I expected Venice to smell, but I didn’t think it would almost knock me over. The problem was this. We’d walked and walked on empty stomachs, and the tangy spiciness of pizza and the aroma of freshly ground coffee was terribly tantalizing. Venice smelled heavenly!!
$ wanted to run, so John ran with him through the crowded streets. $ stopped to get his breath, put up his arms to be picked up, nestled into his dad’s arms and said, “Run!!”
Venice has a perpetual carnival atmosphere, because everyone walks (no cars allowed), stalls and shops glitter with cheap glass souvenirs, tourists in high spirits surge through narrow passages, and restaurants lure people in for gastronomic treats.
We liked the large trolleys that porters use. Large wheels are toward the middle and small ones on the end so they can be levered and rolled over the steps spanning the canals.
We saw a demonstration of glass blowing on the island of Murano. At first the glass was a red-hot blob, then vase-shaped, reheated and put in a mold, blown again, heated, shaped, then flattened into a plate! The children loved taking the water taxi there.
Tourists were so thick once in San Marco plaza that we could hardly move. St. Mark’s was also thronged with tourists. The mosaic floors were so uneven that we thought we’d get sea sick if we walked on them long enough. The marble pillars, balustrades, and mosaics were second only to the gold mosaics in all the domes. Still, the basilica has an intimate style, and you could see how the antiphonal choirs used by Monteverdi would be purely delightful.
Though we’d not drunk any water in Italy, $ got diarrhea in San Marco. I had supplies with me, John found a secluded alley, and we changed the mess on someone’s doorstep, carefully removing our debris afterwards. Lisa spotted a sign that said, “Do not abandon any litter.” We didn’t.
The Ducal Palace beside St. Mark’s was full of precious paintings and Baroque golden ceilings. Those rooms were as sumptuous as any at Windsor Castle or Hampton Court. The tour ended with a long walk doubling back on itself through seemingly endless dungeons.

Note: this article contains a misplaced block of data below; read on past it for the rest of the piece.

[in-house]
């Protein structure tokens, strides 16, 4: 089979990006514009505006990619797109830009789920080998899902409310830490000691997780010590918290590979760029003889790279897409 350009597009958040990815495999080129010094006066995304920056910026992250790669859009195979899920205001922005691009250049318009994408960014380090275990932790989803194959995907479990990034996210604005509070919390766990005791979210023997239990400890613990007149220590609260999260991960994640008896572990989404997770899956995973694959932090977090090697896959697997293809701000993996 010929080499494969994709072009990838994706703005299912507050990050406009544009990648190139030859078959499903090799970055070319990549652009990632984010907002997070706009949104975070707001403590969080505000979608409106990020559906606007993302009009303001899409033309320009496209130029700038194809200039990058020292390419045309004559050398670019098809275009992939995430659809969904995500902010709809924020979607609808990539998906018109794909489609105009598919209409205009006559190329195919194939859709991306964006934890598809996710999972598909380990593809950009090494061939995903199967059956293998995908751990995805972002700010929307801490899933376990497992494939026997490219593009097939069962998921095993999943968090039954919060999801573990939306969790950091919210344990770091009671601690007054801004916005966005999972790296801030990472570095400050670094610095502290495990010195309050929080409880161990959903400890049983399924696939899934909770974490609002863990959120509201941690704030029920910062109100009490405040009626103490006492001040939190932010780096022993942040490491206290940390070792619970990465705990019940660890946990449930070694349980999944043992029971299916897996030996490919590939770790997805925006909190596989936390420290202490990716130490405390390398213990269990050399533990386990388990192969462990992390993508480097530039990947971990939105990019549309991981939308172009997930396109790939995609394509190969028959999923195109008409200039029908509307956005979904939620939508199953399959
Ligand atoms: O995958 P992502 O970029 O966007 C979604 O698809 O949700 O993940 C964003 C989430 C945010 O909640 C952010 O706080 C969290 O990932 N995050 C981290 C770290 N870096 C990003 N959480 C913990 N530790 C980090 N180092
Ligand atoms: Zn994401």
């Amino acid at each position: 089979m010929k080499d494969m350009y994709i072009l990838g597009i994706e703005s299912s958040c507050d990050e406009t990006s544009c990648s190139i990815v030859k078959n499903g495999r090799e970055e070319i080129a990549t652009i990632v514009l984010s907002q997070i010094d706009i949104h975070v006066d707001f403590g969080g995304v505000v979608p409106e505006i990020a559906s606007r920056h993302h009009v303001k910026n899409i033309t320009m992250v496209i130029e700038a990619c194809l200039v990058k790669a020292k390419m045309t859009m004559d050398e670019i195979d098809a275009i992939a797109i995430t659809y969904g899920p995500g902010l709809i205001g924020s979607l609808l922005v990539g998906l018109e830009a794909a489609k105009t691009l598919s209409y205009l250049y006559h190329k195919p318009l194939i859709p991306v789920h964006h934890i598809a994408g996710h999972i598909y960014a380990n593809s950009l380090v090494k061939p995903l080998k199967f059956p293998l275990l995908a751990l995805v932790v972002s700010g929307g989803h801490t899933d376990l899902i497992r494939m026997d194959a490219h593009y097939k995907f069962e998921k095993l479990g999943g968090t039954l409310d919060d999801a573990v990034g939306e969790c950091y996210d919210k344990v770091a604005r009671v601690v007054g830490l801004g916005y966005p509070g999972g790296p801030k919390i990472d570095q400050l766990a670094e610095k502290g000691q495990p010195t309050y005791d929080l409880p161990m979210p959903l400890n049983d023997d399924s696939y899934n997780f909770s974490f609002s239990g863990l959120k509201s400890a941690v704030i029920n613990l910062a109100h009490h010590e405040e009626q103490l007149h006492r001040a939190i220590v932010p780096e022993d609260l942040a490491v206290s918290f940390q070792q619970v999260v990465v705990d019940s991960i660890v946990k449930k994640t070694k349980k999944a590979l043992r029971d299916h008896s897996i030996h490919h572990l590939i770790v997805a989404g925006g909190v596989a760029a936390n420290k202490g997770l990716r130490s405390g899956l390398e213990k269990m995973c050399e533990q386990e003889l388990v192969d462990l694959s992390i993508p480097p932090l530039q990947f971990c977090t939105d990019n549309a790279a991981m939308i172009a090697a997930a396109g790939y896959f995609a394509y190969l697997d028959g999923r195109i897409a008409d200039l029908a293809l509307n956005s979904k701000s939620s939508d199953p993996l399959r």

Bus service is by big boat, either regular or express. John grasped the idea of the system and could get us from one place to another easily.
I liked the road signs in Venice – international symbols posted for boats on the canals. It was odd to see “no entrance” signs on bridges, “no turn” signs at corners, and traffic lights over the water at blind junctions! I had wondered why motorboats sometimes passed on the left and other times on the right. It’s because gondolas are paddled on only one side and must be given room to maneuver. Two powered boats pass port to port; a gondola passes a motorboat starboard to starboard.
Easter Sunday at St. Mark’s in Venice!! John agreed with my statement that for him it was a pilgrimage. We saw the bishop in his golden finery, pointy hat, and huge gold shepherd’s crook. To hear Monteverdi’s music in his home church was an uplifting experience. We laughed that John took $ duty for the service, and people insisted he have a seat with the toddler. In another part of the church, the girls and I had to stand up for the entire service, and men pinched Lise’s bottom! The hotel had also spruced up its restaurant for Easter with a huge decorated egg and lots of real ones. They were featuring lamb and fish. The children were given pieces of chocolate to eat and an egg with a face, hat and stand to take away.
We spent a long time in the railroad station satisfying certain menfolk. Lisa and I sat watching people stream by and discovered a man with a neat way of supplying the loos. He was cleaning cars and carrying a broom with toilet paper rolls stacked on the handle.
Almost as soon as we left Venice, we were in mountains. We’ve seen beautiful scenery in every country, but this was something else again. At every bend there was a new vista that you’d like to photograph and hang on the wall.
$ loved our special train ride. Because of the heights, the road ends at one town where we drove on a train of flat cars covered with wire cage-like things to travel ten minutes in a tunnel under the mountain. We drove off at the other end. It was in total darkness, darkness you could almost feel as in one of the plagues of Egypt!
On the other side of the mountains we saw a ski lift carrying people higher than we could see and many people clonking around in ski boots toting skis. Then we noticed fresh snow on the evergreen trees further up.
The Italian mountains were dry; as soon as we hit Austria, clear mountain streams were gushing down.
What contrasts in weather we had! We slept with open windows in Venice and drove through snow storms in the Alps.